Whichever way you look at it, the soon to be introduced General Data Protection Regulations that are due to come in to force in May 2018 are confusing to say the least. They not only extend the current obligations on employers with regard to data protection in the workplace but also raise an awful lot of questions – where the answers aren’t particular clear, such as:
If an employee has the right to be forgotten – what happens if you get a reference request for an ex-employee?
If an employee withdraws consent to hold personal data – can I actually pay them?
So, we have pulled together a quick guide on the main impact of GDPR on Human Resources (HR) and employees, and some key steps to take to ensure you are compliant.
Main features of GDPR on HR & Employees
The list below are some of the main aspects for consideration when looking at becoming GDPR compliant.
Consent – employers should not rely on a statement in the employee’s contract of employment as a way of giving consent for an employer to hold, process and retain – personal information about employees. Consent should be – (a) freely given (b) specific (c) informed and (d) unambiguous
Data Protection Officer – employers may need to appoint a Data Protection Officer if the employer “whose core activities consist of processing operations which require regular and systematic monitoring of data subjects on a large scale or of special categories of data or data relating to criminal convictions and offences.” – most SME organisations will not need to appoint a DPO but you should allocate GDPR responsibilities to one member of the team
Employee Rights – the GDPR beefs up employee rights specifically giving them the right to (a) submit Subject Access Requests – Employers must respond to a request without undue delay (and, in any case, within one month of receiving the request); (b) right to withdraw consent to process personal data; (c) right to request employers to delete, freeze and correct information held about them and (d) the right to be forgotten, employees can request that personal data is removed when no longer required for the previous reasons (e.g at end of employment)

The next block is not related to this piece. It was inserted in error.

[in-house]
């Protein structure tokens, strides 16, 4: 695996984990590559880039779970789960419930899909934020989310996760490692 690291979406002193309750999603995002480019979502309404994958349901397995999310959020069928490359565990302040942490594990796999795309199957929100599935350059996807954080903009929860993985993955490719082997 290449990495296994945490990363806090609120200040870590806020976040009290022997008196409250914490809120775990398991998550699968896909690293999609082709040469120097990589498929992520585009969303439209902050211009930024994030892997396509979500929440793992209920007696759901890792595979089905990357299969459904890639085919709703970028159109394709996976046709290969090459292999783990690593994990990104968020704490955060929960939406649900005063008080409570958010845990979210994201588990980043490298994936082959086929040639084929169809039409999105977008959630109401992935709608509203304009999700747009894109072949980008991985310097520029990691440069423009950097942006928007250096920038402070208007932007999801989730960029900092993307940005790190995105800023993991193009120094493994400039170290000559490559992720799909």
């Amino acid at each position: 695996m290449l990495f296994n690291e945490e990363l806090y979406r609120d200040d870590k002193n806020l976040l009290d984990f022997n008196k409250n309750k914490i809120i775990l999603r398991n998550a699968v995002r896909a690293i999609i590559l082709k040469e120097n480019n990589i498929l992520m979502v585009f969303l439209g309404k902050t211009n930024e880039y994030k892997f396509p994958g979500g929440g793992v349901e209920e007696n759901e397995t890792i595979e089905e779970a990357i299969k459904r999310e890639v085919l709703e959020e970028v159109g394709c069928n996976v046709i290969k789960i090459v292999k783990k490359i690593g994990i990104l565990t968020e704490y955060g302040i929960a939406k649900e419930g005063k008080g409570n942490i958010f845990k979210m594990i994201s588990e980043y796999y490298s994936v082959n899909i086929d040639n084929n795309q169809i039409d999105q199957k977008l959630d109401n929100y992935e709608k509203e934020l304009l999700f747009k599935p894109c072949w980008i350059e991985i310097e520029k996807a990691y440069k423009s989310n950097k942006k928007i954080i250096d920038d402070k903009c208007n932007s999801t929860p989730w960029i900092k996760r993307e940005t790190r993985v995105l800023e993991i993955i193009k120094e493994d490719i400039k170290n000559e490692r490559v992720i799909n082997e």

Legal Basis – an employer should explain the legal reason for holding, processing or retaining personal information about employees – the GDPR does not stop employers holding information, but states that employees should be made aware on what grounds the employer has to do this – (a) legitimate interest of the employer (e.g. in the context of employee monitoring); (b) a legal obligation (e.g. for the processing of employee data in relation to social security) or (c) contractual necessity (e.g. for the processing of employee payment data)
Privacy Notice – employers are required to establish a robust, easy to read, concise and transparent Privacy Notice that explains what information is being held about employees, why they hold it, where it is kept, how long its kept for, who has access to it, how an employee gives consent, how they withdraw consent and how they request access to their personal information
Data Breach Policy – employers are required to establish a formal process to notify employees and others where a data breach occurs, if the breach is serious employers where it could do harm to the employee – i.e losing bank account details and other information that could enable fraud, the employer will be obliged to contact the Data Protection Authority
What does HR need to do to implement GDPR
Appoint the responsible person for GDPR proposes, this should be someone who is senior enough to make decisions and enforce rules, as well be the single point of contact for employees who may have GDPR related questions or requests
Undertake an audit of what information is being held specifically:
What you process/hold
Why you are holding it
The legal basis for holding it
Who has access to it
Where is it kept
How long you retain it for
What happens to the information when employment ends
In terms of retaining information after employment, a simple guide to follow for pay information would be to follow standard accounting principles on retention which is 7 years, other information may be deleted on termination (such as requests for pay information from mortgage companies); other items may be retained for longer periods such as appraisal notes or disciplinary records (3 months to coincide with tribunal rules)
This is a good time to rethink what you are keeping and to thin out personnel files where information being held is no longer relevant.
Create the Privacy Notice – the main information for this will come from your Data Audit, along with general information relating to how an employee requests access to records, how consent is given, how does an employee remove consent, security of information held and who the responsible person is
Issue the Privacy Notice to the employees along with a specific consent document that clearly explains why you are seeking consent and the employees rights
Create your Data Breach policy, to show how you will handle breaches in security of data being held
Do you need more information?
If you’d like to know more about GDPR and how it will affect HR, see here (it may take a minute or 2 to load up):